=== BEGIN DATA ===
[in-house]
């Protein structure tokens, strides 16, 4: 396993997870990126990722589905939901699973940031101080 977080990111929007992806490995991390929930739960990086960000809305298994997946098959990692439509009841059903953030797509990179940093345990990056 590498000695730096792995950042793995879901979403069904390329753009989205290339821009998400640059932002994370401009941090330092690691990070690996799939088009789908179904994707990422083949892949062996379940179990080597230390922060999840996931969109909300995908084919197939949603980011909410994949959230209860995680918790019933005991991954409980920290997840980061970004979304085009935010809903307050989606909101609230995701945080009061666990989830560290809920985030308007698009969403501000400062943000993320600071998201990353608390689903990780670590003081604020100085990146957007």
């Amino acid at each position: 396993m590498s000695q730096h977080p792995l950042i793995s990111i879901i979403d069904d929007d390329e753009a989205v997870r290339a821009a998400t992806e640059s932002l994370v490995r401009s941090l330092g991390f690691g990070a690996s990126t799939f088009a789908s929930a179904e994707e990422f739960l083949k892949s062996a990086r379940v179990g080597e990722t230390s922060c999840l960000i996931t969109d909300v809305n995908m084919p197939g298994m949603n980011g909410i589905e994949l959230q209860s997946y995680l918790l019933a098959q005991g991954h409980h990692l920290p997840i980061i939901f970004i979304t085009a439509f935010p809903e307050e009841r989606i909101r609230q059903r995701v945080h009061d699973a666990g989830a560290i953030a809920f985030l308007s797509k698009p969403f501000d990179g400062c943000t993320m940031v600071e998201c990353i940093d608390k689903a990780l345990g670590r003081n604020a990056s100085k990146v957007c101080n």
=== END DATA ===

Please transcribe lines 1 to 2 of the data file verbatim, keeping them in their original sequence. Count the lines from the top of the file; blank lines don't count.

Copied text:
[in-house]
């Protein structure tokens, strides 16, 4: 396993997870990126990722589905939901699973940031101080 977080990111929007992806490995991390929930739960990086960000809305298994997946098959990692439509009841059903953030797509990179940093345990990056 590498000695730096792995950042793995879901979403069904390329753009989205290339821009998400640059932002994370401009941090330092690691990070690996799939088009789908179904994707990422083949892949062996379940179990080597230390922060999840996931969109909300995908084919197939949603980011909410994949959230209860995680918790019933005991991954409980920290997840980061970004979304085009935010809903307050989606909101609230995701945080009061666990989830560290809920985030308007698009969403501000400062943000993320600071998201990353608390689903990780670590003081604020100085990146957007």